Natural hydrothermal crystallization vs. geomimetic hydrothermal polymerization.
Natural hydrothermal crystallization vs. geomimetic hydrothermal polymerization.

Given the importance of silicon microelectronics and computers, the modern era is often referred to as the ‘Silicon Age’. This overlooks, however, another crucial class of materials: polymers. In the form of proteins, polymers constitute the very building blocks of life. Artificial polymers, on the other hand, govern many aspects of our everyday life, most prominently in the form of plastic. Our shelves at home, the toys and CDs they are filled with, the floor they stand on and the paint that makes them shine: everything is made out of polymers. As literally every electronic product of our Silicon Age comes wrapped in a shell of polymers, one may in fact say we are living in the ‘Plastic Age’ in equal measure. Maybe less prominent than these commodity polymers, but by no means less important, are so-called high performance polymers (HPPs). HPPs are organic polymers with outstanding properties, such as high thermal stability and exceptional mechanical performance at very low weight [1]. Initially designed for high-end applications in space ships or power plants, HPPs are steadily progressing into our daily lives, where they replace, for example, various forms of metals. Polyimides are one of the most important classes of HPPs. Their applications range from microelectronics, for example as dielectrics in circuit boards [2], to applications in aeronautics: the sail of the Japanese solar power spacecraft IKAROS, for instance, is a polyimide sheet of 20 m in diameter, yet only 7.5 μm in thickness [3]. The molecular origin of such exceptional properties is the stiffness of their monomeric units: Aromatic rings and other stiff moieties increase the mechanical performance of polyimides, their glass transition temperature and inertness towards solvents. Unfortunately, these outstanding features come at a high cost: classical synthetic protocols involve high-boiling solvents (e.g. m-cresol), toxic catalysts (e.g. isoquinoline) and reaction temperatures of up to 250 °C [1]. Crystallinity is a highly desired feature for these materials, as it strongly enhances several properties, for instance stability. To increase crystallinity, polyimides are typically post-cured at up to 400 °C, which still only yields semicrystalline products at best [4].

A recent discovery in the field of polyimide synthesis provides a solution to yielding high crystallinity and at the same time overcoming the need for harsh polymerization conditions: the hydrothermal polymerization (HTP) [5]. The approach is geomimetic, that is inspired by natural ore formation processes taking place in the earth's crust, so-called hydrothermal crystallization. The process takes place in crustal veins that are filled with high-temperature water (see figure, left). As these veins are delimited with solid rock material not giving away to water, autogenous pressures arise. Increased temperature and pressure create a highly dynamic system, in which a plethora of highly crystalline inorganic minerals form. Natural zeolites, for instance, are exclusively of hydrothermal origin. Zeolites form by condensation of silicic acid species, where a stoichiometric amount of water is liberated upon each addition step. Strikingly, polyimides also form by condensation with H2O elimination. From a physicochemical point of view, the hydrothermal regime is characterized by T > 100 °C and p > 1 bar. To mimic these conditions in the lab, the continuous phase H2O and the starting compounds (monomers in the case of HTP) are enclosed in an autoclave and heated to the desired reaction temperature above 100 °C. Since the autoclave is a closed vessel, autogenous pressures arise: one operates precisely on the liquid–vapor line of water, and thus in a regime were liquid and gaseous H2O coexist. The monomers can successively dissolve and polymerize under these conditions and yield highly crystalline products by polymerization in solution [5]. The polymer poly(p-phenylene pyromellitimide) that was synthesized via HTP possessed quantitative crystallinity without any amorphous fraction. This outstanding crystallinity enabled the determination of the polymer's crystal structure and resulted in highly ordered flower-shaped morphologies (see figure, right).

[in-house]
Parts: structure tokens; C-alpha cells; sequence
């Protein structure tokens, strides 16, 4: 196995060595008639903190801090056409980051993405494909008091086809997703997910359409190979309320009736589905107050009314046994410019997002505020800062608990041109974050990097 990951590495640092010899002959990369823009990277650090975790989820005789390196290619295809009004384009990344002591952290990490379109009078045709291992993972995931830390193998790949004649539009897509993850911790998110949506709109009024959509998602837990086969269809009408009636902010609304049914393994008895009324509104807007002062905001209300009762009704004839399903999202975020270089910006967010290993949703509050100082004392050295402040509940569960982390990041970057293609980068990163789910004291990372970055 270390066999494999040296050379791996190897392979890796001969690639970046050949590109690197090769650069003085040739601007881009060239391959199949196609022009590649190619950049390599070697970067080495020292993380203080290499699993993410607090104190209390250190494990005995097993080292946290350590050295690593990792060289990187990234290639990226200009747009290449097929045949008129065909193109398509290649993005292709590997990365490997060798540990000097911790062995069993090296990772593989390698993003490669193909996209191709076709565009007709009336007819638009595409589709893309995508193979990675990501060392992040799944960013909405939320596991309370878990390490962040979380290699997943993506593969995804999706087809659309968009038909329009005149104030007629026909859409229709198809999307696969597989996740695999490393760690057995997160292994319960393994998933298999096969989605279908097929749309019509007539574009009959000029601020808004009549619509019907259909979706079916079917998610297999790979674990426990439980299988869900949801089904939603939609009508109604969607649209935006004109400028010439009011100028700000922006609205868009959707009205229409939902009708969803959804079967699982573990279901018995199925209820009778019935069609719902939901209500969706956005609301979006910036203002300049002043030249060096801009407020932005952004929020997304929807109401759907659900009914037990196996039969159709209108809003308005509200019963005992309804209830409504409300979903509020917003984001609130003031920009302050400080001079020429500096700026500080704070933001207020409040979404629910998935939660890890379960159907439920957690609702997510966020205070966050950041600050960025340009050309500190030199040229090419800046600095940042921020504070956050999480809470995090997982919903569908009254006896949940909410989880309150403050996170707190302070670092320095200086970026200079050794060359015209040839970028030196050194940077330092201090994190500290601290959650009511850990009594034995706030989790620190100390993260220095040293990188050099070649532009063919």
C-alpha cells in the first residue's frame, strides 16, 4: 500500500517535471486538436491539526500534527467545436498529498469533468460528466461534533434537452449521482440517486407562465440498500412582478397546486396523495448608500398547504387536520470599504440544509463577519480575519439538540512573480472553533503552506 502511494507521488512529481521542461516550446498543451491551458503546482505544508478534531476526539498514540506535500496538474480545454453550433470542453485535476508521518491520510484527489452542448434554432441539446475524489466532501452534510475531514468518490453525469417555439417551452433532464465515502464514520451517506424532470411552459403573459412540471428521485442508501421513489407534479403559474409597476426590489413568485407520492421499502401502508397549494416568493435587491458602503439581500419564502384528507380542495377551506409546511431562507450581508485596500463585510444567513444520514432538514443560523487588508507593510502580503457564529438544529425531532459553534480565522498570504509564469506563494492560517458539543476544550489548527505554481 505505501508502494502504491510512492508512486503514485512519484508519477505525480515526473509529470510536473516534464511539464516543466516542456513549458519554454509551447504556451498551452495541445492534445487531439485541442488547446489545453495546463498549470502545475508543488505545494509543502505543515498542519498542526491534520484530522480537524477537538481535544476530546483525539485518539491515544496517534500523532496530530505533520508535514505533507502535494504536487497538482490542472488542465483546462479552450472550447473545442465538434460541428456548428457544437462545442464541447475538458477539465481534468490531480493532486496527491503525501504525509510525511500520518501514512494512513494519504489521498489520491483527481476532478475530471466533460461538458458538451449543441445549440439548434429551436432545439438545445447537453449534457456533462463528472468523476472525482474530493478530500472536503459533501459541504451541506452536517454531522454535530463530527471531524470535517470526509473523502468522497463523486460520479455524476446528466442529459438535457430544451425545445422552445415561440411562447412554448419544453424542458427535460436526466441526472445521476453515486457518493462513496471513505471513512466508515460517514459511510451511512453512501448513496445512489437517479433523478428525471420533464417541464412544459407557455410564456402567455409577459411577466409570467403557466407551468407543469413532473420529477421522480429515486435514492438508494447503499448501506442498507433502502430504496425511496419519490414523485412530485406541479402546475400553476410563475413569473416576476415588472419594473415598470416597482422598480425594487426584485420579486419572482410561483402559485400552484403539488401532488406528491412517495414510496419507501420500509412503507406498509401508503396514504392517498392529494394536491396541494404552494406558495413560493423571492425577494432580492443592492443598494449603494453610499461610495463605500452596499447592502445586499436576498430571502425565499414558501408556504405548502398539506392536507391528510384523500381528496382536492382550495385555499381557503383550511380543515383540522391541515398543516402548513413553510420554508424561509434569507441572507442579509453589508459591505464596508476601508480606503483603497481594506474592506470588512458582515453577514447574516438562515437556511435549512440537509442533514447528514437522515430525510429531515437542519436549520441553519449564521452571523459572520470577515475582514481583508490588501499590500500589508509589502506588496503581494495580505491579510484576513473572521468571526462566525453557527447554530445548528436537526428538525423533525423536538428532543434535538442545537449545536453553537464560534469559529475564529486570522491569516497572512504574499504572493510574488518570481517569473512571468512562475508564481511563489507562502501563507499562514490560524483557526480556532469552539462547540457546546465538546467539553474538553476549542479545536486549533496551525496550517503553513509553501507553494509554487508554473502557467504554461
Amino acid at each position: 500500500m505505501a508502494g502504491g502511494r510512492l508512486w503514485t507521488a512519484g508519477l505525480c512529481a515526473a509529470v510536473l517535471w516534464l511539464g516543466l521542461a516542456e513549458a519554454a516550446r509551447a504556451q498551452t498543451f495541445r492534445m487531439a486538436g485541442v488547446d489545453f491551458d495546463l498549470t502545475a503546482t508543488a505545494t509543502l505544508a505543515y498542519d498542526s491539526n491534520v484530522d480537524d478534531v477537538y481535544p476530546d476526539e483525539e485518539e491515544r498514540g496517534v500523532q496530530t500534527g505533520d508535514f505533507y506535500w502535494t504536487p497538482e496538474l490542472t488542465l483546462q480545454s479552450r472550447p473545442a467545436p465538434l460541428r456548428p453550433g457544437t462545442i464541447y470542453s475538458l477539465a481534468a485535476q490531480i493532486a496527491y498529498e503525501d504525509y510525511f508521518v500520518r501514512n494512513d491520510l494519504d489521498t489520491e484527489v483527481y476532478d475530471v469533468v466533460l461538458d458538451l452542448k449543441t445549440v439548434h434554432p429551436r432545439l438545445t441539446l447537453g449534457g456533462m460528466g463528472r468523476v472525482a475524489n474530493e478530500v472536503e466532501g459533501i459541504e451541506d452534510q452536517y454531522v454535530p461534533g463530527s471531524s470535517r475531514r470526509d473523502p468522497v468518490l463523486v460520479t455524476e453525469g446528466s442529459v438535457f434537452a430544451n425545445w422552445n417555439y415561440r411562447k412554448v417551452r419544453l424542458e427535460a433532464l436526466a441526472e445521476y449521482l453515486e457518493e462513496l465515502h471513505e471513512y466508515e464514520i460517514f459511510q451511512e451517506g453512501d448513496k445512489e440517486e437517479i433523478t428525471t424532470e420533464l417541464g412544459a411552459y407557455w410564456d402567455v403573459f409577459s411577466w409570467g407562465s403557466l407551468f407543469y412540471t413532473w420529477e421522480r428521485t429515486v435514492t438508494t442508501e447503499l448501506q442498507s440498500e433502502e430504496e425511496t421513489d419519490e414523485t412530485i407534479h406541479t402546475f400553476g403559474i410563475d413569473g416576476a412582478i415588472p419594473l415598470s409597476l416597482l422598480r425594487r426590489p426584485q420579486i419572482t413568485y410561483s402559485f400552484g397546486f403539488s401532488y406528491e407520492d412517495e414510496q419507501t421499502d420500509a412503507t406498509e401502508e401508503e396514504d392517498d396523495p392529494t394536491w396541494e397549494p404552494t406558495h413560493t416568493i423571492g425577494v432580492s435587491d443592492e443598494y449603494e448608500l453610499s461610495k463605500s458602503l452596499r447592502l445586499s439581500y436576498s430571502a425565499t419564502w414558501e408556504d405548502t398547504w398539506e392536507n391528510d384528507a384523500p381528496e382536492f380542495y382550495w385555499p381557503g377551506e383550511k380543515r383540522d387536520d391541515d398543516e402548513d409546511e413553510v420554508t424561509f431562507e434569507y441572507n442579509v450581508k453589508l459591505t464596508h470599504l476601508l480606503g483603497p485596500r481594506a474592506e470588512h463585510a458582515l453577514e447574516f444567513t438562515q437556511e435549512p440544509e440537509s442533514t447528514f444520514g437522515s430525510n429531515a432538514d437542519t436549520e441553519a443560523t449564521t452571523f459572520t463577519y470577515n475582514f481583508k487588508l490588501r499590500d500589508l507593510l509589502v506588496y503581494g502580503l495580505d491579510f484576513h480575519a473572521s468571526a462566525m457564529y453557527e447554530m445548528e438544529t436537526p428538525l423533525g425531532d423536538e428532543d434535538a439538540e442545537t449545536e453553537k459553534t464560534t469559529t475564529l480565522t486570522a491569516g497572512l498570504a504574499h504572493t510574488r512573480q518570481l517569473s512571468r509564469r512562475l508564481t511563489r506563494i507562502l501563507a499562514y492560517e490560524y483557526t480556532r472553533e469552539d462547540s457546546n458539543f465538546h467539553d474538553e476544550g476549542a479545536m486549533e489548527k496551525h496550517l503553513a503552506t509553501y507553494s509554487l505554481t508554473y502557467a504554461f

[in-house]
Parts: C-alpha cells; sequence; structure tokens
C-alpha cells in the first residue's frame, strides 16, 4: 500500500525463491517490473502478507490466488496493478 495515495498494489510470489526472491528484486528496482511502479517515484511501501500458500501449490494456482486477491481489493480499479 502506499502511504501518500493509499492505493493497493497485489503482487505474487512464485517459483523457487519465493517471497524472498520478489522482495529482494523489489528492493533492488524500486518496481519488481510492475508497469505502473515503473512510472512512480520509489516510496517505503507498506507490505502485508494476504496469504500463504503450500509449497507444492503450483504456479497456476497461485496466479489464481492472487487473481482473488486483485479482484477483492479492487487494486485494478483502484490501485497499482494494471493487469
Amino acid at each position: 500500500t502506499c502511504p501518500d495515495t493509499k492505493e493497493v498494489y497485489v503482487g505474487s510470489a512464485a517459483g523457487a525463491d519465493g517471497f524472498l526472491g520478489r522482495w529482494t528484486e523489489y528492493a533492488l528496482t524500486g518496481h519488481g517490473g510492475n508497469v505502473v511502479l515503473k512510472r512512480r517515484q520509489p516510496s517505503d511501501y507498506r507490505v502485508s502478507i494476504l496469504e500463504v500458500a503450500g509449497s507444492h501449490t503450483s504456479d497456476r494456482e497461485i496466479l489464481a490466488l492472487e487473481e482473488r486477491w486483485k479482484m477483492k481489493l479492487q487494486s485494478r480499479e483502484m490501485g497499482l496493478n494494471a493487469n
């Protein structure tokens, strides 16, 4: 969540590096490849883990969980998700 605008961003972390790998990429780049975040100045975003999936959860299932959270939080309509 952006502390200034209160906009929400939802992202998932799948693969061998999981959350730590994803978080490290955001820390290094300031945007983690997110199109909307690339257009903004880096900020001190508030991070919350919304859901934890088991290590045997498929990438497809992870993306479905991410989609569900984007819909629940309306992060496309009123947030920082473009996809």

While the applicability of HTP to other polymer classes is yet to be demonstrated, the potential of hydrothermal polyimide synthesis is certainly enormous, in particular in combination with other materials. Various materials can be synthesized hydrothermally, ranging from inorganic compounds, such as zeolites or numerous metal oxides [6], to carbon materials [7]. A combination of HTP with the hydrothermal synthesis of such materials might yield a wide range of hybrid materials via one-pot reactions. Such approaches do not only minimize energy consumption, but they are also fully ‘green’ as they are carried out solely in water. In this respect, HTP kills two birds with one stone: obtaining polymer materials of increased performance, and doing so in nothing but hot water.

Further reading

1. P.M. Hergenrother, High Perform. Polym., 15 (2003), pp. 3–45

2. W. Volksen, R.D. Miller, G. Dubois, Chem. Rev., 110 (2010), pp. 56–110

3. D. Yonetoku, et al., Publ. Astron. Soc. Jpn., 63 (2011), pp. 625–638

4. J.H. Jou, P.T. Huang, Macromolecules, 24 (1991), pp. 3796–3803

5. B. Baumgartner, M.J. Bojdys, M.M. Unterlass, Polym. Chem., 5 (2014), pp. 3771-3776

6. M.S. Whittingham, Curr. Opin. Solid State Mater. Sci., 1 (1996), pp. 227–232

7. M.-M. Titirici, M. Antonietti, Chem. Soc. Rev., 39 (2010), pp. 103–116

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DOI: 10.1016/j.mattod.2015.02.013